First Lifer Bird of 2024

by Em
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Birdwatching can be especially fun when you spot a new species for the first time. That doesn’t often happen in winter around here because so many of our spring migrating visitors fly south for the non-breeding season (sometimes to other continents!).

It took my friend and I an embarrassingly long time (decades!) to realize that we could drive just a few miles out of the city to spot Horned Larks and Snow Buntings each winter. Until a couple of years ago, neither of us had ever seen those species before. Now we try to drive on some rural roads at least once or twice each January or February to see if we can find these cold-weather visitors.

Last weekend we added another species to our life lists—Lapland Longspurs. And as it turns out we have probably seen those birds before but never knew it!

The Lapland Longspurs I’ve seen in the bird books always look like the one in the upper left (below) with a black crown and face and a rusty-colored nape. Aren’t they handsome? But what I didn’t know until I had returned home from our little birding trip is that those colorful feathers are their breeding plumage. And they are nowhere near southern Wisconsin when they look like that. They breed in the High Arctic north of Canada!

The birds that visit Wisconsin in winter look like the one in the lower right—very sparrow-like and hard to distinguish when they are on the side of a road in the gravel with a flock of other birds.

Graphic of a Lapland Longspur in breeding and non-breeding plumage

Two weekends ago the temperature was well below zero when someone on a bird alert network posted that they had just seen a nice flock of Horned Larks, Snow Buntings and Lapland Longspurs along a county road we are familiar with. It was not the most appealing idea to go out in that cold, but our desire to add a new species to our birding life lists was too tempting to pass up.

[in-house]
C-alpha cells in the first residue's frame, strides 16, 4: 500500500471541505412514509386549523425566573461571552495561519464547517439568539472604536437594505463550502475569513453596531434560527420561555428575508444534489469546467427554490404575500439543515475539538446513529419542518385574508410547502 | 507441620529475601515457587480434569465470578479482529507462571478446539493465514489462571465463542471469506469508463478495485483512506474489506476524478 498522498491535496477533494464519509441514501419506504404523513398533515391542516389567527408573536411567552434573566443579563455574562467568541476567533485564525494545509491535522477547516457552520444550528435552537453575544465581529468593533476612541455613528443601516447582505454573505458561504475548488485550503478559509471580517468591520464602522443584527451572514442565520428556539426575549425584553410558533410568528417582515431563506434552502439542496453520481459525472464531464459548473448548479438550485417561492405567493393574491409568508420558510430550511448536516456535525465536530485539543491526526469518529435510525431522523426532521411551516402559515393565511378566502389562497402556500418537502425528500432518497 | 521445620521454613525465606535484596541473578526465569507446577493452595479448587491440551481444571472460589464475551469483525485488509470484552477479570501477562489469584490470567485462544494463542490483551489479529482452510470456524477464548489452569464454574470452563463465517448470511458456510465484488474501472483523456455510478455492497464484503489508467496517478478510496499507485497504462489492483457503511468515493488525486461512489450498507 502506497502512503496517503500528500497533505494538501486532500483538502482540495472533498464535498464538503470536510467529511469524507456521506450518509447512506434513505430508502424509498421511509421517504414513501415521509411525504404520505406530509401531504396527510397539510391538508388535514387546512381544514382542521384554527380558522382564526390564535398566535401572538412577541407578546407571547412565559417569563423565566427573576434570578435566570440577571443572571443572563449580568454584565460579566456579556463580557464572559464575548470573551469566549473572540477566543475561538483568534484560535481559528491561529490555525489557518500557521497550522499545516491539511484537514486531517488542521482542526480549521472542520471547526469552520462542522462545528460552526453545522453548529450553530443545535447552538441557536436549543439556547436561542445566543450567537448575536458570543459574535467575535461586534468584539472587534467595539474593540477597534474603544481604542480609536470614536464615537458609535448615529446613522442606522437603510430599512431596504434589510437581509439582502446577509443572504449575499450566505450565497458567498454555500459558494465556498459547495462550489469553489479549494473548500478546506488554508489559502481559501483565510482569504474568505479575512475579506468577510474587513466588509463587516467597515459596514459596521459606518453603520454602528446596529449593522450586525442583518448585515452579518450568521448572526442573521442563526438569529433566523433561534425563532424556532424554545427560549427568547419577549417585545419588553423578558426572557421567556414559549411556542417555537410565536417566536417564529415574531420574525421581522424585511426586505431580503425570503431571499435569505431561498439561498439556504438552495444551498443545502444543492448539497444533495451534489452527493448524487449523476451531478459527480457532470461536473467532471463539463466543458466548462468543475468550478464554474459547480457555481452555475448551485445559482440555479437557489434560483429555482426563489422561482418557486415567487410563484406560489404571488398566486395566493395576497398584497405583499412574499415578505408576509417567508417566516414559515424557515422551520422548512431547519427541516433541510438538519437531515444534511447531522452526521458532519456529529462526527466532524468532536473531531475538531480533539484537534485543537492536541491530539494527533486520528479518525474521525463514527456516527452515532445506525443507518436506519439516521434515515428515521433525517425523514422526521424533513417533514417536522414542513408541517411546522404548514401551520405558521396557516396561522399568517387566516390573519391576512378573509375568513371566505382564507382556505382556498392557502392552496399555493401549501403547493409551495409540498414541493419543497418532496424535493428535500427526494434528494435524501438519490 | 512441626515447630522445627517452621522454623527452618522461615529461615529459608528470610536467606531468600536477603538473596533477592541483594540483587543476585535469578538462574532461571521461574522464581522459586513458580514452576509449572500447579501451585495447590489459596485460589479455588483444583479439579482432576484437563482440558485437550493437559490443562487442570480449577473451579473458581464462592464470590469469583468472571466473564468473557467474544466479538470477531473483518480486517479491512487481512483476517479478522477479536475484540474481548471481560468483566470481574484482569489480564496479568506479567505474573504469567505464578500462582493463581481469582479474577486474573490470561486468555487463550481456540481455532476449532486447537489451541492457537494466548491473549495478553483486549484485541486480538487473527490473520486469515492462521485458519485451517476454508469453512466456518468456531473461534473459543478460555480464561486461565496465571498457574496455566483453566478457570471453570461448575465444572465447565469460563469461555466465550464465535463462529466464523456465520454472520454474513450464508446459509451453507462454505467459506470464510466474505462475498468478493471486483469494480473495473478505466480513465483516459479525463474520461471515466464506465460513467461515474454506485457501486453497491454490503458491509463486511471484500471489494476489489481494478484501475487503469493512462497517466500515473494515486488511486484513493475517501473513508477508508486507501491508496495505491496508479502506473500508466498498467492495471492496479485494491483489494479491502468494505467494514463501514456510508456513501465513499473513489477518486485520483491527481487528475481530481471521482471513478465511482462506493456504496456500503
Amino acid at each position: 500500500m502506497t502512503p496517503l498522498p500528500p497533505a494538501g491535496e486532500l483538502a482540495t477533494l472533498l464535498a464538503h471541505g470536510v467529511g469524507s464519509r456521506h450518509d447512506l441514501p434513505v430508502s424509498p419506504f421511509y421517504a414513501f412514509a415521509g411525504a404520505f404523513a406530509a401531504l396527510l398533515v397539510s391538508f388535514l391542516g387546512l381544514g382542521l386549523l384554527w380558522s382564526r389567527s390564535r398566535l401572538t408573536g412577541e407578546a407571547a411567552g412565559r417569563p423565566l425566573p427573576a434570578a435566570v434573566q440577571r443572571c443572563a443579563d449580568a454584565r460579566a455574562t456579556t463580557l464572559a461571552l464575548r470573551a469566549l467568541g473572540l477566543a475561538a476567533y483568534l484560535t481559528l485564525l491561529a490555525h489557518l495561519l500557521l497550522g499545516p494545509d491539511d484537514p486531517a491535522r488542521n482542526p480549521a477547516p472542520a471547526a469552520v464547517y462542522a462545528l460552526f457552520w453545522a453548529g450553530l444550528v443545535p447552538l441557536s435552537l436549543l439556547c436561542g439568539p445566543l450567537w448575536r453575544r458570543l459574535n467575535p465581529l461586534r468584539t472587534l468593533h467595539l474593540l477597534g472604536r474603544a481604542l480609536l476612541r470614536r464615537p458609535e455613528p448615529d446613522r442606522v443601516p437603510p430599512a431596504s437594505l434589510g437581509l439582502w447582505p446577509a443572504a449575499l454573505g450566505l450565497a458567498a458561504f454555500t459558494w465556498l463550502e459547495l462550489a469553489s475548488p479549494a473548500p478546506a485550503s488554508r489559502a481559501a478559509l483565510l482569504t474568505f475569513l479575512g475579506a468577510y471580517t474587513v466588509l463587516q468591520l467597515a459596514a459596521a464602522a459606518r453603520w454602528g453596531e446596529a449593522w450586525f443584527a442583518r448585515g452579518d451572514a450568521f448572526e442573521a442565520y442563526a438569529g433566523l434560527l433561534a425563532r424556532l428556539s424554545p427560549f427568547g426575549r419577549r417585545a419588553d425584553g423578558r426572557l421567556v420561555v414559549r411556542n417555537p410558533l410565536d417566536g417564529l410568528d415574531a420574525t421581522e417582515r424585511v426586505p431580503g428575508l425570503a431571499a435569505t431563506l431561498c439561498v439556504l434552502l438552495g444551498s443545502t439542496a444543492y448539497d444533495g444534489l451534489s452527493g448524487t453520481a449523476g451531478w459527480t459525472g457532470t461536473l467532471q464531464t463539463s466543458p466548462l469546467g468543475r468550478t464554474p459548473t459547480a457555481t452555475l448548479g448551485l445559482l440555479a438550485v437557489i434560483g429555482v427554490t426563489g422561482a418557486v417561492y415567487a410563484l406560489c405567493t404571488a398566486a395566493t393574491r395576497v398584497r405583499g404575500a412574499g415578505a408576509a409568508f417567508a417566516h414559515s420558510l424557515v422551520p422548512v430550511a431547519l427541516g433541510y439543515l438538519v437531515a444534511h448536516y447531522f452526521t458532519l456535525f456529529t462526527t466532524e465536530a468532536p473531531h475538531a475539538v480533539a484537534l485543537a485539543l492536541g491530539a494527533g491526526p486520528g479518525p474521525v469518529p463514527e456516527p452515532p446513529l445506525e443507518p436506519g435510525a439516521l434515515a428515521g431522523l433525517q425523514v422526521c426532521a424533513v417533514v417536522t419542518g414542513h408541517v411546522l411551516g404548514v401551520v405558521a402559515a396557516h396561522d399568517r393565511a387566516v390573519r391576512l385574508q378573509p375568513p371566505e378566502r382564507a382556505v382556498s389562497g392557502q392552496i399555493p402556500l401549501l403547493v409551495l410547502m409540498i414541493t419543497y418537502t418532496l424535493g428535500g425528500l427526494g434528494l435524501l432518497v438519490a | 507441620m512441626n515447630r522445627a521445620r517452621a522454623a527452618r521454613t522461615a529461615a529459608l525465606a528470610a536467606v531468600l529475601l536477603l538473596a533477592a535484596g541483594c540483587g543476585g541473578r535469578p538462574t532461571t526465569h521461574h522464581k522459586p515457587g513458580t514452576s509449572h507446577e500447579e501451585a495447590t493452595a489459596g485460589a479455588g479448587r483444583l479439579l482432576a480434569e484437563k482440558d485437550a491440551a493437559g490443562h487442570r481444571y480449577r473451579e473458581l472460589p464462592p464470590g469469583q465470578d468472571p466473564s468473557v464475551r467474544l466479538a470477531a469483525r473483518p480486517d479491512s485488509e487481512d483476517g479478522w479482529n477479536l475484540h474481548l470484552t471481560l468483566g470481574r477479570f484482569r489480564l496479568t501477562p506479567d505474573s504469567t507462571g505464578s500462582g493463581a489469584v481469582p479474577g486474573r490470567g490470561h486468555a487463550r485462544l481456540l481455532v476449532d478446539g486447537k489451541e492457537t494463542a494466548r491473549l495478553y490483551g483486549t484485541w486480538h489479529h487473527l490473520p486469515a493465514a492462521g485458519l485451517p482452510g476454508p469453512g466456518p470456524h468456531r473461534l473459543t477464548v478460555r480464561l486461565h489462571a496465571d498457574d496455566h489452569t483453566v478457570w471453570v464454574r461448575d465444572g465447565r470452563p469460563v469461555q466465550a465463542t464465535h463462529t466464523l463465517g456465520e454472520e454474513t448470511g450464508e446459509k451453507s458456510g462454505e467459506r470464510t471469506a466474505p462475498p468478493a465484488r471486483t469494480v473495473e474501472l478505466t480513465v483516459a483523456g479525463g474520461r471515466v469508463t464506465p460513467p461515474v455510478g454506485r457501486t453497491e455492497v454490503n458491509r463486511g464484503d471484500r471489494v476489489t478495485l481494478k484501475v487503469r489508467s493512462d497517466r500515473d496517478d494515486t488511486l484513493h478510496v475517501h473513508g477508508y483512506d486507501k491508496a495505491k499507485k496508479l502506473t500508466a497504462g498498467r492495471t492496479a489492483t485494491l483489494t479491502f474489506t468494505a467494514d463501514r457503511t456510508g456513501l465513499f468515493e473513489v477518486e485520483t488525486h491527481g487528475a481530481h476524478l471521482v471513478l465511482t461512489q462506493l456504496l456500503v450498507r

We found the Horned Larks first. That was the easy part:

Photo of Horned Larks on the side of a winter road

But deciphering this mess (see below) was a whole other issue. This just looks like a bunch of sparrows, doesn’t it? Look how well they blend in with the gravel and snow drifts:

Photo of a flock of nondescript birds on the side of a rural road

It was too cold to spend any time outside of the car, and my friend’s vehicle has a windshield that’s slightly distorted at the edges and makes clear photography and clear views through binoculars next to impossible. Thankfully we’ve learned that the best plan for identifying difficult or new-to-us birds is to take lots and lots of photographs (even if they are bad!) and then analyze them later on a big computer screen.

Once we got back to our homes and started sorting through our photos, we could see that there were indeed Snow Buntings in that flock. Their non-breeding plumage is also more sparrow-like, but when they take flight they still have plenty of white feathers that stand out:

a photo of Snow Buntings in flight

But what about all those little brown birds in the foreground? Turns out those were the Lapland Longspurs! It was hard to get any close-up photos because when we would try to “sneak up” on them in our vehicle, the tires would crunch the frozen snow causing the entire flock to take flight. Often they’d gather again behind us. We eventually figured out that if we just stayed in one spot and waited for a passing car to disturb the flock, they would sometimes land 20 feet or so in front of our vehicle for better viewing.

Comparing this professional photo of a non-breeding Lapland Longspur to our fuzzy photographs proved that indeed we did see a whole flock of these birds and could confidently add this species to our life lists!

A graphic of a Lapland Longspur in non-breeding plumage
a photo of several Lapland Longspurs feeding on the side of a rural road
A photo of a Lapland Longspur

Here are some fun facts about Lapland Longspurs from the Cornell Lab of Ornithology:

  • Lapland Longspurs breed in tundra habitats across the arctic. Their name refers to the Lapland region of Scandinavia, which is partly in Sweden and partly in Finland.
  • During summer, they eat an estimated 3,000 to 10,000 seeds and insects per day, plus feed their nestlings an additional 3,000 insects per day.

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